I guess as they are so new they haven't made it into anyone's test rigs yet. I'm not sure why the community is so quiet about them...

          • Re: fc + fabricache vs nfs
            aborzenkov
            Currently Being Moderated

            These qlogic units require only a normal HBA driver, no guest side drivers, don't restrict any of the native functionality of vmware, seem not to impact on availability and no virtual appliances are required. AND it looks like you can do a vmotion whilst retaining the cache.

            You still believe in silver bullets?

            Quoting data sheet:

            Unlike standard Fibre Channel adapters, the QLogic FabricCache Adapters communicate with one another using the Fibre Channel infrastructure

            This

            • does not work in case of direct storage connection
            • directly violates primary fabric zoning rule established by industry so far - single initiator zoning

            Clustering creates a logical group of adapters that provides a single point‑of‑management, which cooperates to maintain cache coherence and high availability, and while optimally allocating cache resources.

            So we have coherency protocol between adapters which is unknown so far. What latency does it add?

             

            Idea sounds interesting, but I would wait for any real life usage reports.

            • Re: fc + fabricache vs nfs
              numbernine
              Currently Being Moderated

              Thanks for the feedback, that's really interesting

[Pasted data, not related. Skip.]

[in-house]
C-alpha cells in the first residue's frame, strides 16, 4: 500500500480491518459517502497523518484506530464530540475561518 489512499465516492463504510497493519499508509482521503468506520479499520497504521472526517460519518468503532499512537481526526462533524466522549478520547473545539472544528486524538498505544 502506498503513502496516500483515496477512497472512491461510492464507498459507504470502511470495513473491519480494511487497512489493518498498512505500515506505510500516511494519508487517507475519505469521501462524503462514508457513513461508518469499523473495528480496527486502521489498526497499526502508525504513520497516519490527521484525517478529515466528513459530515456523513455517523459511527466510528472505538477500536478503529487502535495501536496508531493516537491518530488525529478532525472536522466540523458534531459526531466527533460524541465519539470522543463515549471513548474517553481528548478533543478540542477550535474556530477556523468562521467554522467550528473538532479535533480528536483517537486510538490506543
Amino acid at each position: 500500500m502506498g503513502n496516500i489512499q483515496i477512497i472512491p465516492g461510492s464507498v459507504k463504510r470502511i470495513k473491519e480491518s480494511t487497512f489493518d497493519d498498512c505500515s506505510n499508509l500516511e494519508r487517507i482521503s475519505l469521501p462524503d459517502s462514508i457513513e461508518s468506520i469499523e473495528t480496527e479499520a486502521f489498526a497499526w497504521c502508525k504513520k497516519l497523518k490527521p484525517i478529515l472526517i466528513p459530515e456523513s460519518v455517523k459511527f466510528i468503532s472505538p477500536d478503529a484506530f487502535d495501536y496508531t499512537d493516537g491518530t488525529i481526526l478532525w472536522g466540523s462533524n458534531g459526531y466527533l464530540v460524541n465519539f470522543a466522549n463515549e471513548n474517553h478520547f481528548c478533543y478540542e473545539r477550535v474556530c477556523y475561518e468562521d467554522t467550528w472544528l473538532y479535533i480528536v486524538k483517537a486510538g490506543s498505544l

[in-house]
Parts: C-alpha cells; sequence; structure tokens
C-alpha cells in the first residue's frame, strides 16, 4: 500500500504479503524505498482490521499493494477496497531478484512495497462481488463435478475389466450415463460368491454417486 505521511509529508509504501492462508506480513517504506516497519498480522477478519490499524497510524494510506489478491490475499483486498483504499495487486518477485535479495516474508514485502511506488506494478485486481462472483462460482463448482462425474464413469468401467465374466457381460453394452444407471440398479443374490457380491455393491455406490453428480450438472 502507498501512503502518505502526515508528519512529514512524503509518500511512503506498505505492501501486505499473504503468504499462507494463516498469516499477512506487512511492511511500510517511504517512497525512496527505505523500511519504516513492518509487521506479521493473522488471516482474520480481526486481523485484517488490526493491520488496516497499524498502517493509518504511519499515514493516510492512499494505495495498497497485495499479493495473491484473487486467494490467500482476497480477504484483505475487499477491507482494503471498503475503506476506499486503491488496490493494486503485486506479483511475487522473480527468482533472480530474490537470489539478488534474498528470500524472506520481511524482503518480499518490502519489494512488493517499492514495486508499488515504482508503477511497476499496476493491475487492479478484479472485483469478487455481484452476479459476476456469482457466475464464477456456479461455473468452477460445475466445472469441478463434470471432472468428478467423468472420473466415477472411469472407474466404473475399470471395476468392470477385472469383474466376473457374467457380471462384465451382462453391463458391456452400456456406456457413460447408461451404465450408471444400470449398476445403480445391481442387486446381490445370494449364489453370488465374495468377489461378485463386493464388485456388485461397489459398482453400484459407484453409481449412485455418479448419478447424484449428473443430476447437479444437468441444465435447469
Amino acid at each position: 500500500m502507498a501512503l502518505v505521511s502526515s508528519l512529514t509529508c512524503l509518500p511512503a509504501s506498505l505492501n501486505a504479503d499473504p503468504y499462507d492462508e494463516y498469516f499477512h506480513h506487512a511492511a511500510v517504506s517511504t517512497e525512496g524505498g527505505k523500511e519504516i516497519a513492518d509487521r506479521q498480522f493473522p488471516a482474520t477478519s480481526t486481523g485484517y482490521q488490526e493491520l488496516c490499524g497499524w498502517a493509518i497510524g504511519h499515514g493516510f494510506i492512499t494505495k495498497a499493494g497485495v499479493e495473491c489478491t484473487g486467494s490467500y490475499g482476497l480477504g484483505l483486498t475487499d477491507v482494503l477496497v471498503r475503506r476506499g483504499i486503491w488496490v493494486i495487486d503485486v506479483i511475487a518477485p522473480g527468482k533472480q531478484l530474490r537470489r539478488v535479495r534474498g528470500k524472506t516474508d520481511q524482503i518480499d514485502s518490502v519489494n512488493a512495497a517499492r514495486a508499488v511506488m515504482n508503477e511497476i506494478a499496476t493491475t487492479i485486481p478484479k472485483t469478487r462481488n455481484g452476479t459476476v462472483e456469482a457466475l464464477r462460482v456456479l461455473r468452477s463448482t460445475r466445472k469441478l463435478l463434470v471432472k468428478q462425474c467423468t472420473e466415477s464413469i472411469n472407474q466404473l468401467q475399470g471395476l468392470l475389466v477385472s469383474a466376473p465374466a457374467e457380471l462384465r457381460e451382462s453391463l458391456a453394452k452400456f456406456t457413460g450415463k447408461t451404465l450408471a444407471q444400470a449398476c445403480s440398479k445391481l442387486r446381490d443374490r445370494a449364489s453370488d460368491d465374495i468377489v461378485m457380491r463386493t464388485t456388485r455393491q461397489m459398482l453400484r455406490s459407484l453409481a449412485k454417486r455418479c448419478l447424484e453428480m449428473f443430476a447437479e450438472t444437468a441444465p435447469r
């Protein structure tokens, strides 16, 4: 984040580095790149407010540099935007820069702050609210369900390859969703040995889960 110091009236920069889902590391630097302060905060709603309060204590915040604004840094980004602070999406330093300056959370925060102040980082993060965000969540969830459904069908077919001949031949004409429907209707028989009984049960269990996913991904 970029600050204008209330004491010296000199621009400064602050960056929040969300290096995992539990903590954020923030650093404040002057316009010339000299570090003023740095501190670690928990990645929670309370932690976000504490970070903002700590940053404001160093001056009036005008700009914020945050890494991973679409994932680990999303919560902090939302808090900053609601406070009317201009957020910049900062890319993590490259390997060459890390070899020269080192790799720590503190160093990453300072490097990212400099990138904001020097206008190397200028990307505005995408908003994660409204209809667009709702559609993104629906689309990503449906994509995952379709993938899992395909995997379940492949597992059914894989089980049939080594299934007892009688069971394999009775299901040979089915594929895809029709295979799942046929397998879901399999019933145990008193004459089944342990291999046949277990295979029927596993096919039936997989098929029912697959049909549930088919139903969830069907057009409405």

You still believe in silver bullets?

              My inner child is still waiting...

               

              Not having spent much time with FC I didn't know about the recomendation for single initiator zoning.

              I'm going to do some research about this, perhaps you could help: Why is it best practice to do single initiator zoning?

               

              I can't find where I referenced this but qlogic gumph states somewhere that there's a 15-20% hit on cache performance when accessing the cache from a different host via fc. It would be nice to think that we're still talking about an order of magnitude faster than disk...

              Idea sounds interesting, but I would wait for any real life usage reports.

              That's kinda why I'm here, to see if anyone has used one yet

              • Re: fc + fabricache vs nfs
                aborzenkov
                Currently Being Moderated

                I guess, the primary reason is - you should not define more than is required for your communication. Normally there is no need for HBA to talk to HBA, so we never define zone that includes two HBA. But if vendor says it is OK - fine. Also consider security PoV - this is yet another channel which can be used to get unauthorized access, yet another thing to manage.

                 

                But I have met enough customers who just plugged in all devices in virgin FC switch and it worked. I also have seen horror stories about fabric reconfiguration causing major downtime. So I tend to define only what I need just to be on safe side.

                 

                As for cache consistency - I’m primarily concerned with overhead of cache coherency for every request. So it looks as promising idea for local cache, but I do not hold my breath for distributed cache implementation.